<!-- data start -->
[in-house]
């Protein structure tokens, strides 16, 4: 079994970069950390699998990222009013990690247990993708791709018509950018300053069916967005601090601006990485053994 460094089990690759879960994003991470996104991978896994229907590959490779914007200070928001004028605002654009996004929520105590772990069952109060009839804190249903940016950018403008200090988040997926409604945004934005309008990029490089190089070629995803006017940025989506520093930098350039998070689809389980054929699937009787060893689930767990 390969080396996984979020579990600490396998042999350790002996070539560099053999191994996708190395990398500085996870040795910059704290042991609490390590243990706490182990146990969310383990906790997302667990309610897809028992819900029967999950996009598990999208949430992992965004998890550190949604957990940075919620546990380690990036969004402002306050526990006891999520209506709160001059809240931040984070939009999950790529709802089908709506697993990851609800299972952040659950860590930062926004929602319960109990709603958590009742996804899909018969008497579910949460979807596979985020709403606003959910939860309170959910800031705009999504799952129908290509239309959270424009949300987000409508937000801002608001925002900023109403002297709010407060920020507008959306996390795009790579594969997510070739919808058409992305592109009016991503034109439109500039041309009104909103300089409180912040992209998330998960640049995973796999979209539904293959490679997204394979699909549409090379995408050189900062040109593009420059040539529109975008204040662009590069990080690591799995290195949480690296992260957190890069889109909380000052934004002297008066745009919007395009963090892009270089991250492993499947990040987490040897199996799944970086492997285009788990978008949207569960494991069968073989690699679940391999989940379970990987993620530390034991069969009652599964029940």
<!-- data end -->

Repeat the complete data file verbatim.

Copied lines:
[in-house]
């Protein structure tokens, strides 16, 4: 079994970069950390699998990222009013990690247990993708791709018509950018300053069916967005601090601006990485053994 460094089990690759879960994003991470996104991978896994229907590959490779914007200070928001004028605002654009996004929520105590772990069952109060009839804190249903940016950018403008200090988040997926409604945004934005309008990029490089190089070629995803006017940025989506520093930098350039998070689809389980054929699937009787060893689930767990 390969080396996984979020579990600490396998042999350790002996070539560099053999191994996708190395990398500085996870040795910059704290042991609490390590243990706490182990146990969310383990906790997302667990309610897809028992819900029967999950996009598990999208949430992992965004998890550190949604957990940075919620546990380690990036969004402002306050526990006891999520209506709160001059809240931040984070939009999950790529709802089908709506697993990851609800299972952040659950860590930062926004929602319960109990709603958590009742996804899909018969008497579910949460979807596979985020709403606003959910939860309170959910800031705009999504799952129908290509239309959270424009949300987000409508937000801002608001925002900023109403002297709010407060920020507008959306996390795009790579594969997510070739919808058409992305592109009016991503034109439109500039041309009104909103300089409180912040992209998330998960640049995973796999979209539904293959490679997204394979699909549409090379995408050189900062040109593009420059040539529109975008204040662009590069990080690591799995290195949480690296992260957190890069889109909380000052934004002297008066745009919007395009963090892009270089991250492993499947990040987490040897199996799944970086492997285009788990978008949207569960494991069968073989690699679940391999989940379970990987993620530390034991069969009652599964029940």